There are only a paltry handful of lesbian-specific spaces left in the city, but many initiatives exist to inform of the bars, venues, and collectives that make up lesbian and queer history in the city and beyond. The Lesbian Herstory Archives in collaboration with EFA will be presenting an archival exhibition that shines a light on the Salsa Soul Sisters, a collective of lesbian and bisexual Black, Latina, Indigenous, and Asian-American women founded in NYC in 1976. If you can’t make the opening reception on Wednesday, there will be a panel discussion and open mic on June 1 and a closing reception on June 29.More →
MVMT: a solo exhibition by Brandon Perdomo Opening Monday December 5 at The Living Gallery, 7 pm to 10:30 pm. One night only.
Multidisciplinary artist Brandon Perdomo presents a one-night-only exhibition, which includes photography and performance work. Though this is a solo exhibition, he has enlisted the help of two performances to fill the night: at 8 pm, Another Lopez, who is the subject of a photo series by Perdomo, will perform a live dance installation piece and at 8:30 pm the silly, catchy, trash-loving band Pinc Louds will be leaving their home base of the NYC subway underground to play a colorful set. There is an $8 suggested donation, vegan dumplings may make an appearance, and BYOB is welcome.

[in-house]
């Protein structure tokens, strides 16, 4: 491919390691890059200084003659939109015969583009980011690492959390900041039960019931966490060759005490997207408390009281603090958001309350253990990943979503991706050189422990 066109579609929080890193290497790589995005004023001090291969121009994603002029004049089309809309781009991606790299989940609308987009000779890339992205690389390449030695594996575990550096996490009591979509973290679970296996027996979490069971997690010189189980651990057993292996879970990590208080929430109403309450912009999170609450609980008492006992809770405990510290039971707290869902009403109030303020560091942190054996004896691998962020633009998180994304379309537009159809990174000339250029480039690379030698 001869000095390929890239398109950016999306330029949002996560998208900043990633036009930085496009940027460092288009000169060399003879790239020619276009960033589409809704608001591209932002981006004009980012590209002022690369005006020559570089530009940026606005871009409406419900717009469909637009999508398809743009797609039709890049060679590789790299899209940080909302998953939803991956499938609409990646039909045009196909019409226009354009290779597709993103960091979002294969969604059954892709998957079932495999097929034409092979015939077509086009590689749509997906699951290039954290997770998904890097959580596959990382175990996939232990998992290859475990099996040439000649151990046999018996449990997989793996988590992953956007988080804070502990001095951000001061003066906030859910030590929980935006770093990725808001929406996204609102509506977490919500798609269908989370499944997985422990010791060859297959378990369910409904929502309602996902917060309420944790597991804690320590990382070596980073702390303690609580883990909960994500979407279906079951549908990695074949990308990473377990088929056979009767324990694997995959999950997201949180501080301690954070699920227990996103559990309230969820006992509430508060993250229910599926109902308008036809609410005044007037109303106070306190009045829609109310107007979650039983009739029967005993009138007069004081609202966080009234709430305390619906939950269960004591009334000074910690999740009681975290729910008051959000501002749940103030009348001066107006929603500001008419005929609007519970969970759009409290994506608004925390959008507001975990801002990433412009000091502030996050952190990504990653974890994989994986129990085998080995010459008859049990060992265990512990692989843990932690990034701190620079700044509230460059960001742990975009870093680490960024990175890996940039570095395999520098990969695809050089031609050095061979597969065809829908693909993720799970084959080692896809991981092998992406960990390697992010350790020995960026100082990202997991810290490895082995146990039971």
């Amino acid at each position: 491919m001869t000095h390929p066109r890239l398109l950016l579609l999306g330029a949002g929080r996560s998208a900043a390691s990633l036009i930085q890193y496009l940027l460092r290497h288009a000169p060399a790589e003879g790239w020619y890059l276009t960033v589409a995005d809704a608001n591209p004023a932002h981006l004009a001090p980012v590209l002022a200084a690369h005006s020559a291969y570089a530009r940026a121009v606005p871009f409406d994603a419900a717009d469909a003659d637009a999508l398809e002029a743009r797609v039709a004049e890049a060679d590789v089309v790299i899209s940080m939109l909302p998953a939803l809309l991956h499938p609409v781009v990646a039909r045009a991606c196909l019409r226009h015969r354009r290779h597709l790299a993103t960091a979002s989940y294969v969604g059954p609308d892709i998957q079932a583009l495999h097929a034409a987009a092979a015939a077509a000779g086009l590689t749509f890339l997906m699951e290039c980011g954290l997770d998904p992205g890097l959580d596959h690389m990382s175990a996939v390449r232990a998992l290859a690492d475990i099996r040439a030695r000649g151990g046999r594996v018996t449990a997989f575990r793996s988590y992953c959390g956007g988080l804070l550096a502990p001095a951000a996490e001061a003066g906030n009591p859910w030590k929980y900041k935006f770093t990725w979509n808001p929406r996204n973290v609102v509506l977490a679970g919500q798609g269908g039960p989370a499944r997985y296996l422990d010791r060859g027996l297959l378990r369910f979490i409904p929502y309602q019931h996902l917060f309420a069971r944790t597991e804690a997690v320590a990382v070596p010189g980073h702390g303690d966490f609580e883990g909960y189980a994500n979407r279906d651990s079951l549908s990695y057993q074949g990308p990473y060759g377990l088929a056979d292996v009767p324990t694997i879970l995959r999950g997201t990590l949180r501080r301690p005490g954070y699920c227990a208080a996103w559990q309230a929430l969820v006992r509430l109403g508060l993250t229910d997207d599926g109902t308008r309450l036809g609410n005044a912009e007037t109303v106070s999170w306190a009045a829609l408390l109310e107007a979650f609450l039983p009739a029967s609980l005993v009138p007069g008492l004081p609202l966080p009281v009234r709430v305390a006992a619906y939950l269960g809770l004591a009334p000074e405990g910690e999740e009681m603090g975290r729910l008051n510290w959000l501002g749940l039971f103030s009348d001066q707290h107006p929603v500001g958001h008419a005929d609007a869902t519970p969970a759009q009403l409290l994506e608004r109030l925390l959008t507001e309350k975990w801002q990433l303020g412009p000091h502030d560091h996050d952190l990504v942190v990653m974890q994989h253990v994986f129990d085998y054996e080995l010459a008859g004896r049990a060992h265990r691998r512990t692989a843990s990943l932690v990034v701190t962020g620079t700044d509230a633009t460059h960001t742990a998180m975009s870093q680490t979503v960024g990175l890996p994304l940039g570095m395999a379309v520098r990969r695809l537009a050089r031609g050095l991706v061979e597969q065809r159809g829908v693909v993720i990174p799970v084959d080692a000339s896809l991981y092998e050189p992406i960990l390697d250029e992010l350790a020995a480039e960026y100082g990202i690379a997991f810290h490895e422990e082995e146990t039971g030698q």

Peyton Freiman’s “JFK was a Realist,” 2015 (Image courtesy of Shin Gallery)
Long Gone and Missing Opening Wednesday August 1, 7 pm to 9 pm at Shin Gallery. On view through September 10.
Imagine a beach on the Lower East Side. Now imagine that beach stuffed inside an art gallery. Some might call it crazy, but this wacky dream will become reality at the opening of Peyton Freiman’s solo show, Long Gone and Missing. The Brooklyn-based artist (who also recently showed a piece in loft-gallery Club 157’s first group show) will transform Shin Gallery into a “veritable beach playground” filled with his colorful mixed media works on paper.
Despite the name of the exhibit now up at Denny Gallery, Rock Shop III is less shop and more laboratory: large images of rocks surround receptacles in which salt chemically reacts to pigment, resin, or steel with the aid of sunlight pouring through the gallery windows. In one tank, the salt resembles gold dunes.
“I have a scientific, archival interest in my work,” says German artist Nadja Frank, whose brother is a geologist. She acquired all the rocks in this collection from traveling across the United States by car and accruing fifty to sixty boxes of stones that best captured the essence of the places she visited. The rock prints have titles like “Rock #9 (Orderville, Utah)” or “Rock #2 (Granite Quarry, New York).” More →